Lashon Hara:
On the Consequences of Hate Speech

December 3, 2014–March 6, 2015

About the event

Opening reception: Wednesday December 3, 2014 6:00 pm – 8:00 pm
The reception is free of charge and open to the public Image Chofetz Chaim, Robin Atlas, 2012

Grow your own poem

Saturday January 31, 2015 2:00 pm – 3:30 pm As part of her exhibit, Lashon Hara: On the Consequences of Hate Speech, textile artist Robin Atlas will offer a horticultural poetry workshop for young people using text and collage techniques to decorate a plant pot. Participants will plant their own seedling, which they can then take home. All supplies will be provided. Plants and potting tools kindly donated by FleursBELLA floral designers, adults $8 and seniors/students $5 $20 for a family ticket (consisting of 2 adults and 2 children, or 1 adult and 3 children) Space limited. Reservations recommended.

About the artist

Robin Atlas is a visual artist, printmaker, fine arts consultant and curator whose work has appeared throughout the United States. She works out of 49th Street Studios, a collective of women artists in Seattle,Washington, and is a member of the American Guild of Judaic Artists,The Jewish Art Salon, and ORA Northwest. Image Bomb and Murder, Robin Atlas, 2012  

About the exhibit

An exhibition by Robin Atlas at The Anne Frank Center Presented in conjunction with The Jewish Art Salon

Words have always been a catalyst for destruction, but today hate speech is increasingly prevalent —tearing apart the fabric of our communities in ever more violent and destructive ways. Around the world, religious hostilities are at a six year high. While in America alone, the number of hate groups has increased by 56 percent since 2000.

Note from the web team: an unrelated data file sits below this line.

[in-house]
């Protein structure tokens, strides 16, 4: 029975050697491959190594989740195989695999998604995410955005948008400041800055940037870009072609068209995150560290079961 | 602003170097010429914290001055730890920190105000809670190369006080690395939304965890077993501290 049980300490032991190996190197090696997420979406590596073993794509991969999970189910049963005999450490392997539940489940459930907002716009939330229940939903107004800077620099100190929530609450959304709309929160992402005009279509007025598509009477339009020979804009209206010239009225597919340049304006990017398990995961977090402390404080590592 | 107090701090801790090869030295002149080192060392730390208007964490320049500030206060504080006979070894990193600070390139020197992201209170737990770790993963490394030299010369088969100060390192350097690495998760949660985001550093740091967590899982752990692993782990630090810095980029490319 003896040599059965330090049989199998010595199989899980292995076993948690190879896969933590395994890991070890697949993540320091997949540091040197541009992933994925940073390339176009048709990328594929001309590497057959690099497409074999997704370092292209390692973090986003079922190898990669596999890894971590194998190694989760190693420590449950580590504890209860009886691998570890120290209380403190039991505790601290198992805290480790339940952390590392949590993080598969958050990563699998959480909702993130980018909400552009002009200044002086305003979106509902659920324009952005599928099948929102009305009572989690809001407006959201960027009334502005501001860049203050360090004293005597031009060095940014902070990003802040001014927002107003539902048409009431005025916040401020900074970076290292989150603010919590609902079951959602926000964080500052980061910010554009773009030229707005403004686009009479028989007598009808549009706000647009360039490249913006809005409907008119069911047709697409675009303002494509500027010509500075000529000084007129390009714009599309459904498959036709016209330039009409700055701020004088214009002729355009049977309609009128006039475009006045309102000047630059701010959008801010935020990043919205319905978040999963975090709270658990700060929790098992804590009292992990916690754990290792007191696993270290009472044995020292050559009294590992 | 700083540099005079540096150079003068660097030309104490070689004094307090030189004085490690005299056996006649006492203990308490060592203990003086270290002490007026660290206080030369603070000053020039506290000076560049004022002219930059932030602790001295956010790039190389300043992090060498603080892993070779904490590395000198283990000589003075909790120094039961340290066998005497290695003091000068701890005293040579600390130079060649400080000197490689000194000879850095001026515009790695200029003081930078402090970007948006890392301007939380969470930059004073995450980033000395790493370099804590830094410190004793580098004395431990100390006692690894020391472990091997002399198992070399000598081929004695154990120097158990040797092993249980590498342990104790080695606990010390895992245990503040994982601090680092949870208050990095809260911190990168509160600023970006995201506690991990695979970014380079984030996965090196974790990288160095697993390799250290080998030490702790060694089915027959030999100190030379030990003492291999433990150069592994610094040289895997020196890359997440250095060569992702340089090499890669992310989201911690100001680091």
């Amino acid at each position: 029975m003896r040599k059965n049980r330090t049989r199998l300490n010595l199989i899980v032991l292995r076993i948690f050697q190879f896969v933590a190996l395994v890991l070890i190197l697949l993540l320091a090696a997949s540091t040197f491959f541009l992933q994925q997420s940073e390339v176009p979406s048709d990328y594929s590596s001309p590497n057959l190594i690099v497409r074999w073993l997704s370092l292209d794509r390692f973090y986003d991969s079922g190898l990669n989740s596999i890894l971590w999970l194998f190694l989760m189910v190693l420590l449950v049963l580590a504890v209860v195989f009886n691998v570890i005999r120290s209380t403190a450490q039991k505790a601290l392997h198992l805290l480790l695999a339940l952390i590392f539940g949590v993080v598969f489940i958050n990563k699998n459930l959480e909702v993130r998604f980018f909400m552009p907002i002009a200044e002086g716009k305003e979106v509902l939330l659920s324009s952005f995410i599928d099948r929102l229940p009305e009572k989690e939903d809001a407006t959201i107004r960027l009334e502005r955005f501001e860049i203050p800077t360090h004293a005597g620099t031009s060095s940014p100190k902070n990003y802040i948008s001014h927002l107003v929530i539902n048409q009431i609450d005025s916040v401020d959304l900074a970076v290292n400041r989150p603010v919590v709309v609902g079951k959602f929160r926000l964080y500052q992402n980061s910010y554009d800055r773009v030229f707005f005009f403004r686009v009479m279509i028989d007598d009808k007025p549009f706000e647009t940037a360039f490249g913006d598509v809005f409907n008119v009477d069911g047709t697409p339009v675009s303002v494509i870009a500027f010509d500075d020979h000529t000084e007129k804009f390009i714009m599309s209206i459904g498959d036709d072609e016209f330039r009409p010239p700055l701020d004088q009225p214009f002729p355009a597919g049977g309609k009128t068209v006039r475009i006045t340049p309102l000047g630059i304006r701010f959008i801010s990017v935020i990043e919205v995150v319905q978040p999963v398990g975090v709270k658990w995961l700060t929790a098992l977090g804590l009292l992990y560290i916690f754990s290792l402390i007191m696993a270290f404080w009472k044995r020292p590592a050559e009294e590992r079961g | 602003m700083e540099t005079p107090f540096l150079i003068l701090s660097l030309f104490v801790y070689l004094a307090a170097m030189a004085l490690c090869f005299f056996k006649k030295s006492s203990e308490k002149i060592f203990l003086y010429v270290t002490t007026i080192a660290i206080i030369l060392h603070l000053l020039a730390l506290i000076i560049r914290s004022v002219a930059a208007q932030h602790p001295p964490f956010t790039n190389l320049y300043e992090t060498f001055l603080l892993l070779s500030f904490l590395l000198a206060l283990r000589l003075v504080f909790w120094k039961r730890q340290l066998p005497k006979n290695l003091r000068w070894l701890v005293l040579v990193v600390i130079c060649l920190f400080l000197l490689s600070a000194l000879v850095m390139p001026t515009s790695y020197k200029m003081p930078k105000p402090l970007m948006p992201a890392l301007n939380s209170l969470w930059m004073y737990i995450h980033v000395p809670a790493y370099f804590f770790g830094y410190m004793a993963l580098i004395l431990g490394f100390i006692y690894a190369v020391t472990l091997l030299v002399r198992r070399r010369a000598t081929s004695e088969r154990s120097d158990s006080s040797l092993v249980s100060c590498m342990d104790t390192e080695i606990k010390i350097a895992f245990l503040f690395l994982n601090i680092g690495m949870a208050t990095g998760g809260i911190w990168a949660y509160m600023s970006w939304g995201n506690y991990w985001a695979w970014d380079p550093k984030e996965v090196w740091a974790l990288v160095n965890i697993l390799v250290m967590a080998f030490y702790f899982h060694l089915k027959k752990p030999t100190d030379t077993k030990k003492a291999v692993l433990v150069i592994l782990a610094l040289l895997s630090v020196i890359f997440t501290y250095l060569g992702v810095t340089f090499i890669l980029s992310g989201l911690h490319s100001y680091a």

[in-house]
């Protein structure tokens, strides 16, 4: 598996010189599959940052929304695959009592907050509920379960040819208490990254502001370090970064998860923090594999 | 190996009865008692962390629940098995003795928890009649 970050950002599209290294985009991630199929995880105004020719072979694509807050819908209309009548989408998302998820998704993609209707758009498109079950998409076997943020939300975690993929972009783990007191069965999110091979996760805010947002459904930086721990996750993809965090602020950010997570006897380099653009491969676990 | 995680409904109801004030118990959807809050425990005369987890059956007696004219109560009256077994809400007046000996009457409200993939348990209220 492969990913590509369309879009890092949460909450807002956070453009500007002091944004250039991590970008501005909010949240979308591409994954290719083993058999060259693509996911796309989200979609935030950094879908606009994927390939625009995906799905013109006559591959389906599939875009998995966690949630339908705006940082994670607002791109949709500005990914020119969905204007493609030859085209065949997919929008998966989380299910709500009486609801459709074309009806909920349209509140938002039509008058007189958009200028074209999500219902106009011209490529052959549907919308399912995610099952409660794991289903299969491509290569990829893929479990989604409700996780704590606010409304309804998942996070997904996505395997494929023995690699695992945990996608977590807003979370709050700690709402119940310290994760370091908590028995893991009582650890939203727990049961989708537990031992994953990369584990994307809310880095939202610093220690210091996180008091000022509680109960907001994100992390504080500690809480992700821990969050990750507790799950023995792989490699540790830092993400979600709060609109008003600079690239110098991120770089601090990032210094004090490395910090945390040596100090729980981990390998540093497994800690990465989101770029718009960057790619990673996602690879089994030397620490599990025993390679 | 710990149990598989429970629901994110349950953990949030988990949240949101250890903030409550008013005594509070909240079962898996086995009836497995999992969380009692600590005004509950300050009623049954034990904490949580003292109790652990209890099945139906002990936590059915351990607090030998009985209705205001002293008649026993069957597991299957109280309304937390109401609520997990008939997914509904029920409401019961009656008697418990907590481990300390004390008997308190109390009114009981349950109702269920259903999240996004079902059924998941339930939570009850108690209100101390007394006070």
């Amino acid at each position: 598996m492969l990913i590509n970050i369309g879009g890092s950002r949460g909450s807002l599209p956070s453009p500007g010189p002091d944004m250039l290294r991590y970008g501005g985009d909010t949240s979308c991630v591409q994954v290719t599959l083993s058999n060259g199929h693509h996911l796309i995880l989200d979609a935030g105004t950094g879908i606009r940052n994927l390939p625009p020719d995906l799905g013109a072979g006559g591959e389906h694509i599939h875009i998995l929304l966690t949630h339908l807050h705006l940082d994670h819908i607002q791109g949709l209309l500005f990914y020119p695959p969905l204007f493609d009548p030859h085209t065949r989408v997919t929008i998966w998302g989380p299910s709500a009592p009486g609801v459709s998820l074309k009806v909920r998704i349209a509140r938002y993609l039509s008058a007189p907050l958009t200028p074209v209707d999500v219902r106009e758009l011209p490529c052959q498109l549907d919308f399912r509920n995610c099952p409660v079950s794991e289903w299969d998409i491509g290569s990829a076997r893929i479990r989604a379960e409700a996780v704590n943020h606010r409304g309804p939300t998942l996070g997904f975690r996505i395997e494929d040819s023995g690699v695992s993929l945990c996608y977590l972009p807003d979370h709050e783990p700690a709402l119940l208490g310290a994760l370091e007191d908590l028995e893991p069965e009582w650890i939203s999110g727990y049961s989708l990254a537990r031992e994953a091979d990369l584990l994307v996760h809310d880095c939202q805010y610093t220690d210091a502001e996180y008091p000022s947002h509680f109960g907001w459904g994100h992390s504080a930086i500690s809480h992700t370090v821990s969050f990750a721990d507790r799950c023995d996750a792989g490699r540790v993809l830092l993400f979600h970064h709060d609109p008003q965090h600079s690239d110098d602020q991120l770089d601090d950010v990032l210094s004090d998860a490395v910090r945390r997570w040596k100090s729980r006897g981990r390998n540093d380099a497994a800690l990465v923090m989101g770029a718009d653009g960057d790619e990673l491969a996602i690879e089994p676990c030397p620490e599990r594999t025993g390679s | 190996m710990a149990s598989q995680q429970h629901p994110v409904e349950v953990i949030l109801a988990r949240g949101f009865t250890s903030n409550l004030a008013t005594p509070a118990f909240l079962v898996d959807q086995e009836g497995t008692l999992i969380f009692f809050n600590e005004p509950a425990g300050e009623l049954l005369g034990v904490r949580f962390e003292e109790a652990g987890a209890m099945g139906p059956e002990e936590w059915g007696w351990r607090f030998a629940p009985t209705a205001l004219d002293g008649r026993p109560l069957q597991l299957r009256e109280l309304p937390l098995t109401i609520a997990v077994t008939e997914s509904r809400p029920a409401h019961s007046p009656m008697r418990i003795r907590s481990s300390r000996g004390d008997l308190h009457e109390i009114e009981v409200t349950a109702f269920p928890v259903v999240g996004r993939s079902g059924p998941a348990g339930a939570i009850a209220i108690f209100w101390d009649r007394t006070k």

Lashon hara, meaning “evil speech” in Hebrew, directly confronts this impulse to speak negatively of others, to destroy them with words. Intolerance, anti-Semitism, racism and discrimination are all products of this action — and for this reason lashon hara is considered a very grave sin in Jewish tradition.

It is also true, however, that words have always been a catalyst for salvation. Few people have understood this better than Anne Frank, whose diary both illuminated the consequences of inciting hatred through speech and also exemplified the power of words to inspire hope. “I can shake off everything as I write,” she said,“my sorrows disappear, my courage is reborn.”
With Lashon Hara: On the Consequences of Hate Speech, a collection of mixed media works, textile artist Robin Atlas explores the concept of evil speech, its effect on both the physical universe and spiritual realm, and the need for people to atone for their own verbal violence.

“While this collection is steeped in Jewish teachings, it extols a simple, universal concept:We should not speak ill of one another except to advance constructive purpose, and then only within the embrace of a compassionate humanity,” she explains.“It is intended to stimulate awareness of the impact of our words. It is my hope that from that, diverse factions become the whole and a common good evolves.”

Lashon Hara is sponsored by The Jewish Art Salon, an international community of artists and art professionals supporting innovative Jewish art in the contemporary art world. The exhibit will be accompanied by a series of workshops, discussions and artist lectures on relevant themes.

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